Promoting people-centred approaches to provide high-quality long-term care services
The increasing demand for care and the accessibility and affordability of high-quality care services are at the center of many political discussions across Europe. Today, European Red Cross societies contributed their experience in caring for disadvantaged and vulnerable people of all ages to the call for evidence launched by the European Commission to inform the upcoming European Care Strategy to be launched later this year. Actions to guarantee easy access to services for all people in need, support informal carers, promote healthy lifestyles and prevent frailty, as well as to foster community-based services to enhance independent living and social inclusion, are among the examples of evidence provided by the Red Cross to help people benefit from the best care.
European care services face multi-faceted challenges such as access, availability and affordability. The quality of services, situation of the workforce, recognition of informal carers, as well as persisting gender inequality and work life balance issues, are also key concerns. Important structural reforms and investments in the sector will be critical to steer the development of sustainable long-term care that ensures better and more affordable access to quality services.
Across Europe, Red Cross societies design activities based on older people’s needs and preferences. The objective is to create the conditions for older people to feel more comfortable to remain in a familiar environment and receive care at home and at community level. These activities are carried out by Red Cross volunteers and staff and are designed applying a person-centered approach, which allows for tailor-made solutions. For example, the German Red Cross implements the programme “activating home visits”, aiming to support families with care duties and help older people to remain physically active and able to participate in social life. Similarly, the Lithuanian Red Cross implements the “Warm Visits” initiative, with the aim of fighting loneliness and providing psychosocial support.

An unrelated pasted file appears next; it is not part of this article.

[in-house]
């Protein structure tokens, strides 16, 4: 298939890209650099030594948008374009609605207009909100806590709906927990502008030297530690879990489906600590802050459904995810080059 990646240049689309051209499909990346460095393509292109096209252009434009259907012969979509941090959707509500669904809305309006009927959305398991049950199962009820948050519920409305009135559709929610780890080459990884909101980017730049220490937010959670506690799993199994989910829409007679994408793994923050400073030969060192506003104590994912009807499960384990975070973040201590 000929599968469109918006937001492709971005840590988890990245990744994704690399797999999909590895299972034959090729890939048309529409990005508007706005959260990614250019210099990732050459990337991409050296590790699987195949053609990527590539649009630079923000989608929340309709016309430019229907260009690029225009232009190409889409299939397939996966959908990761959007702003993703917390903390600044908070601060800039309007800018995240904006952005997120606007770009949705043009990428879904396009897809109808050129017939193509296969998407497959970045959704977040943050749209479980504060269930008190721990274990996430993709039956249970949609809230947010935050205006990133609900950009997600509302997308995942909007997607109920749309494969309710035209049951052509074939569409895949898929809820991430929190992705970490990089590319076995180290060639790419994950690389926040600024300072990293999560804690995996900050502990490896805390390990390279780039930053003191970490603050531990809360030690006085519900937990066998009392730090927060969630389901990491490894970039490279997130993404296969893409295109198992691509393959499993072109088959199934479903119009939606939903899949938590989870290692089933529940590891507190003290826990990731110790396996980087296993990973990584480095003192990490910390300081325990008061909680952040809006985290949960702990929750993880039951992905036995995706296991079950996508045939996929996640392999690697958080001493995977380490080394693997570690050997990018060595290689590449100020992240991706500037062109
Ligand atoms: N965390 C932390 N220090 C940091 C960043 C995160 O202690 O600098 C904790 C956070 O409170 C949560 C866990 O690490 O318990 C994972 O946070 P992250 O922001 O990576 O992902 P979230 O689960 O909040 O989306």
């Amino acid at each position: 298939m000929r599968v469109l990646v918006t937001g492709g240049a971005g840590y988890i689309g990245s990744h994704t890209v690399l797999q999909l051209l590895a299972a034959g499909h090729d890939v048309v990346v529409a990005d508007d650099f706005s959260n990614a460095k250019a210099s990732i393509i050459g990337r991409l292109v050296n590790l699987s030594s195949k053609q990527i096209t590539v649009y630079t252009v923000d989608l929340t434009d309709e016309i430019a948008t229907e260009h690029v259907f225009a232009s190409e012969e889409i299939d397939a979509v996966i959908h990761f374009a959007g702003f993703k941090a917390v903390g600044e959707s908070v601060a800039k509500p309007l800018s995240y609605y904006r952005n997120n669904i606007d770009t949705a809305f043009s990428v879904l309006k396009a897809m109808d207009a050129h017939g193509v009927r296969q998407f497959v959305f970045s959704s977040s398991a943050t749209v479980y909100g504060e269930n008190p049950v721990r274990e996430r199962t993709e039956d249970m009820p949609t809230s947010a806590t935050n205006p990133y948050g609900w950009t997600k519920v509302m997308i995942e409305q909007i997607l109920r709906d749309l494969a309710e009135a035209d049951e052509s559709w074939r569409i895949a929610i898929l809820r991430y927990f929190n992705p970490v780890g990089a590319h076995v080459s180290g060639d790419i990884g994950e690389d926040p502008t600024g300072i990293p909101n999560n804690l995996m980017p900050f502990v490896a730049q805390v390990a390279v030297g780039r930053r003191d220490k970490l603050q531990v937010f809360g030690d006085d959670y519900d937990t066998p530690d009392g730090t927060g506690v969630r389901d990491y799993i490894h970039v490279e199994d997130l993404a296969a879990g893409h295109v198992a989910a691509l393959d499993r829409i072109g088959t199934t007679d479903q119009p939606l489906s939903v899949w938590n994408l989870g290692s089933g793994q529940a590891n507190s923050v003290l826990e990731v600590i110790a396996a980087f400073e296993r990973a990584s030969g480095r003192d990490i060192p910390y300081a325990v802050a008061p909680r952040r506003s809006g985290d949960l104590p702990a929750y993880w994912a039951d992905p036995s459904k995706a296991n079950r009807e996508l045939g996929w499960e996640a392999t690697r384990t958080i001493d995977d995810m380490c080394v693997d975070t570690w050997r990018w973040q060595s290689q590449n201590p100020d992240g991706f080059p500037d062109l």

Supporting older people in their communities also means providing comprehensive care and integrated services. In addition, the physical and mental health of older people should be monitored. To this end, new models of community care centers have been developed to better respond to older people’s need and reduce the responsibilities of formal and informal carers. For example, the Bulgarian Red Cross’ “Innovative Community Care Models for People with Chronic Diseases and Disabilities” provides teleassistance, home based medico-social services and continuous monitoring of emergencies and lifestyle changes. The Austrian Red Cross also has an excellent example of community-based care through the “Innovative Community Care Centres” that offer different types of services: counselling, information and support for financial and legal issues, training for volunteers and activities to promote the functional capacities of older people, support informal carers and foster healthy ageing.
Enabling healthy ageing is key to creating healthy communities. This means adopting a lifecycle approach to support people to improve their quality of life at all stages, from childhood to old age. To this end, the work of National Red Cross Societies focuses on addressing behavioral risk factors, promoting positive health behavior and lifestyles, considering mental health, preventing disease, and improving access to health services and health information to prevent illness and ensure optimal health and well-being throughout the life cycle. This is important also to ensure that people remain active members of society, either participating in volunteering programmes or being part of intergenerational activities, including those implemented with use of new digital tools. For example, the French Red Cross’ “Share Ami” initiative creates intergenerational links by connecting French language students with elderly people living in France over video chat. Experiences of volunteering for and by older people strengthen social inclusion and active life, positively influencing health and contributing to increased independence.
These practices show several actions and methodologies coming from the ground that can effectively improve services and support for older people, while enhancing a more comprehensive and integrated care system. In this regard, the Commission’s stakeholder consultation on the European Care Strategy represents an important opportunity for service providers, CSOs, human rights organisations, and representatives of care workers and informal carers, to bring their wealth of experience into the discussion. This participatory approach allows for issues and solutions based on practices applied to specific local contexts to be exchanged. To ensure that the European Care Strategy delivers high quality services for all those who are in need., continued consultation with all stakeholders will be crucial.
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